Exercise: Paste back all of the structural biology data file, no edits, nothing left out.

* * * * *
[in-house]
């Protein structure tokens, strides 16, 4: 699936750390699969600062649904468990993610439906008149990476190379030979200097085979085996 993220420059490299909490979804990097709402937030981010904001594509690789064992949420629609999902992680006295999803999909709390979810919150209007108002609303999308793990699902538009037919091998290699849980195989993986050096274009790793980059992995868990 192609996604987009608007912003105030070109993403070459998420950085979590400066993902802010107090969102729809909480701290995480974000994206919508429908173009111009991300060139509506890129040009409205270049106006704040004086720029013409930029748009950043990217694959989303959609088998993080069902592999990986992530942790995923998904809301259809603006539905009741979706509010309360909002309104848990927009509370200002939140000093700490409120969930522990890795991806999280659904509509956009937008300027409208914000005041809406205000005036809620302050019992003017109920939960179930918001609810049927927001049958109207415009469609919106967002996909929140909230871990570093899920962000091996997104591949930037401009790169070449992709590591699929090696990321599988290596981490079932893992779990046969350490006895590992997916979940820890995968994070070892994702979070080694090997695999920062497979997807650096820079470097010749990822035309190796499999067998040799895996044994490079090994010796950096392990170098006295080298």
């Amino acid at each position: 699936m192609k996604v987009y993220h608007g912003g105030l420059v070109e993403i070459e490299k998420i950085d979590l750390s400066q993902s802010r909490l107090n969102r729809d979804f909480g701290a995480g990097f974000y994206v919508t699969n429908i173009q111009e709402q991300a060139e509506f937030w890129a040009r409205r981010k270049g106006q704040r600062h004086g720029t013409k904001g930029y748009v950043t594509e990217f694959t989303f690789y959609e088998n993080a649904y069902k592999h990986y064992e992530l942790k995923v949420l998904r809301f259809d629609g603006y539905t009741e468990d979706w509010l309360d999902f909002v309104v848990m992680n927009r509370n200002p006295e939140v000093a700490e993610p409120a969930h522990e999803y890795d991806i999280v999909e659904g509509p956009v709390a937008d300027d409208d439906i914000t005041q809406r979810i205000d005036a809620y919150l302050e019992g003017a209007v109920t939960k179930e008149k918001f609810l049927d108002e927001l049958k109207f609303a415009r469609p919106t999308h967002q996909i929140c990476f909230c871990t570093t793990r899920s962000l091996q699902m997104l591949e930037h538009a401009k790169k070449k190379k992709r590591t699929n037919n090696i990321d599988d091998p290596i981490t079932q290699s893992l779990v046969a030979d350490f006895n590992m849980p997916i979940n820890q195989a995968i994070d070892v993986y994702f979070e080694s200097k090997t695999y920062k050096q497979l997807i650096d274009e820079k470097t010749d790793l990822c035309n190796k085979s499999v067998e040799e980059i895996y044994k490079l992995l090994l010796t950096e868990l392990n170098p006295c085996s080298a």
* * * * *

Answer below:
[in-house]
């Protein structure tokens, strides 16, 4: 699936750390699969600062649904468990993610439906008149990476190379030979200097085979085996 993220420059490299909490979804990097709402937030981010904001594509690789064992949420629609999902992680006295999803999909709390979810919150209007108002609303999308793990699902538009037919091998290699849980195989993986050096274009790793980059992995868990 192609996604987009608007912003105030070109993403070459998420950085979590400066993902802010107090969102729809909480701290995480974000994206919508429908173009111009991300060139509506890129040009409205270049106006704040004086720029013409930029748009950043990217694959989303959609088998993080069902592999990986992530942790995923998904809301259809603006539905009741979706509010309360909002309104848990927009509370200002939140000093700490409120969930522990890795991806999280659904509509956009937008300027409208914000005041809406205000005036809620302050019992003017109920939960179930918001609810049927927001049958109207415009469609919106967002996909929140909230871990570093899920962000091996997104591949930037401009790169070449992709590591699929090696990321599988290596981490079932893992779990046969350490006895590992997916979940820890995968994070070892994702979070080694090997695999920062497979997807650096820079470097010749990822035309190796499999067998040799895996044994490079090994010796950096392990170098006295080298």
């Amino acid at each position: 699936m192609k996604v987009y993220h608007g912003g105030l420059v070109e993403i070459e490299k998420i950085d979590l750390s400066q993902s802010r909490l107090n969102r729809d979804f909480g701290a995480g990097f974000y994206v919508t699969n429908i173009q111009e709402q991300a060139e509506f937030w890129a040009r409205r981010k270049g106006q704040r600062h004086g720029t013409k904001g930029y748009v950043t594509e990217f694959t989303f690789y959609e088998n993080a649904y069902k592999h990986y064992e992530l942790k995923v949420l998904r809301f259809d629609g603006y539905t009741e468990d979706w509010l309360d999902f909002v309104v848990m992680n927009r509370n200002p006295e939140v000093a700490e993610p409120a969930h522990e999803y890795d991806i999280v999909e659904g509509p956009v709390a937008d300027d409208d439906i914000t005041q809406r979810i205000d005036a809620y919150l302050e019992g003017a209007v109920t939960k179930e008149k918001f609810l049927d108002e927001l049958k109207f609303a415009r469609p919106t999308h967002q996909i929140c990476f909230c871990t570093t793990r899920s962000l091996q699902m997104l591949e930037h538009a401009k790169k070449k190379k992709r590591t699929n037919n090696i990321d599988d091998p290596i981490t079932q290699s893992l779990v046969a030979d350490f006895n590992m849980p997916i979940n820890q195989a995968i994070d070892v993986y994702f979070e080694s200097k090997t695999y920062k050096q497979l997807i650096d274009e820079k470097t010749d790793l990822c035309n190796k085979s499999v067998e040799e980059i895996y044994k490079l992995l090994l010796t950096e868990l392990n170098p006295c085996s080298a």